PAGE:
Strava Segment of the Week: Reed Lake Loop

To go along with our most recent “Make a Day of It” post about Mojada at Portland Center Stage, today’s Strava Segment of the Week is on the Reed College campus in SE Portland. The “Reed Lake Loop” is a 0.7-mile segment starting near the southeast edge of the lake and running around it counter-clockwise. It’s got a few steep inclines and declines, but nothing major. Check it out in the widget below.

It has been attempted by only 35 people for a total of 126 attempts.

Run Oregon’s Strava Club is growing nicely and is currently at 87 members. Last week, Alejandro Fallas topped the distance leaderboard at 66.1 miles, G RunzMtnz had the longest total running time at 14:58:18 and the most elevation at a whopping 15,219 feet. Join Run Oregon on Strava here!

Our segment from two weeks ago was the Gettman Trail in Newberg, but there are no new CRs to report.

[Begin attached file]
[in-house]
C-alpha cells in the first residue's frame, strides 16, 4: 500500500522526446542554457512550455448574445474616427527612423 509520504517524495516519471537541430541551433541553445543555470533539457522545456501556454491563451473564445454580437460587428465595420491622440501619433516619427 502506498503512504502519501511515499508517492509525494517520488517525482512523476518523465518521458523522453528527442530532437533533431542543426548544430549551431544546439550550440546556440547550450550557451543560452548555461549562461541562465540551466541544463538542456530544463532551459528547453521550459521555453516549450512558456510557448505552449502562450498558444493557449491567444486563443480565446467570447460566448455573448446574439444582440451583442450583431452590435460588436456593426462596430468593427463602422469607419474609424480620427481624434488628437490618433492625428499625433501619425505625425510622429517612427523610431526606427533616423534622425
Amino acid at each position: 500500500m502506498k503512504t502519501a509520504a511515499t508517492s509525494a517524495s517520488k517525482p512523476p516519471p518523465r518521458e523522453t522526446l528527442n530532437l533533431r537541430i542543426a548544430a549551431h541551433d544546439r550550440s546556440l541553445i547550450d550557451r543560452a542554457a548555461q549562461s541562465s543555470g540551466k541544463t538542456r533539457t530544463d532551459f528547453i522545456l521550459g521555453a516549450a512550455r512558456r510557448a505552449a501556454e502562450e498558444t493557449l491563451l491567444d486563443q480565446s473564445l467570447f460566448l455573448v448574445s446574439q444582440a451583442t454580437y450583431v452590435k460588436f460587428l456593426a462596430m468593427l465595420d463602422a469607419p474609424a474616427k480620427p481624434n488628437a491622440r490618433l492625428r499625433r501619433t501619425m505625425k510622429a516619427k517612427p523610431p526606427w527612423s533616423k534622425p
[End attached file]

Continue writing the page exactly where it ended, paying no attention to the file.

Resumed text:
As of November 10, 2017, the course records for the Reed Lake Loop are:

Women’s: Bryn McKillop from June 2017, 6:03

Men’s: Tyler Goforth from August 2017, 5:27

So, can you beat their times and become the leader of this segment? You have until Friday, November 24 at noon to try and break the record and see your name in “lights” on Run Oregon! We’ll post a new Segment next Friday at 12.

Strava is an online training and racing log for runners and cyclists. The basic account is free and requires you to create a login. There is also a premium version, but in order to run and record routes as described in this post, you do not need to subscribe to their premium service. Note that this is not sponsored by Strava, nor endorsed or supported in any way by Strava. It’s just a fun thing we’re going to do to give some speedy shout-outs to area runners and pose a challenge to those of you willing to take on their segment. 

About Author

We started the Run Oregon blog in February 2007, because felt like running in Oregon and SW Washington deserved more positive coverage. We also wanted to level the playing field so that small, non-profit races could compete with big events; and to support local race organizers.

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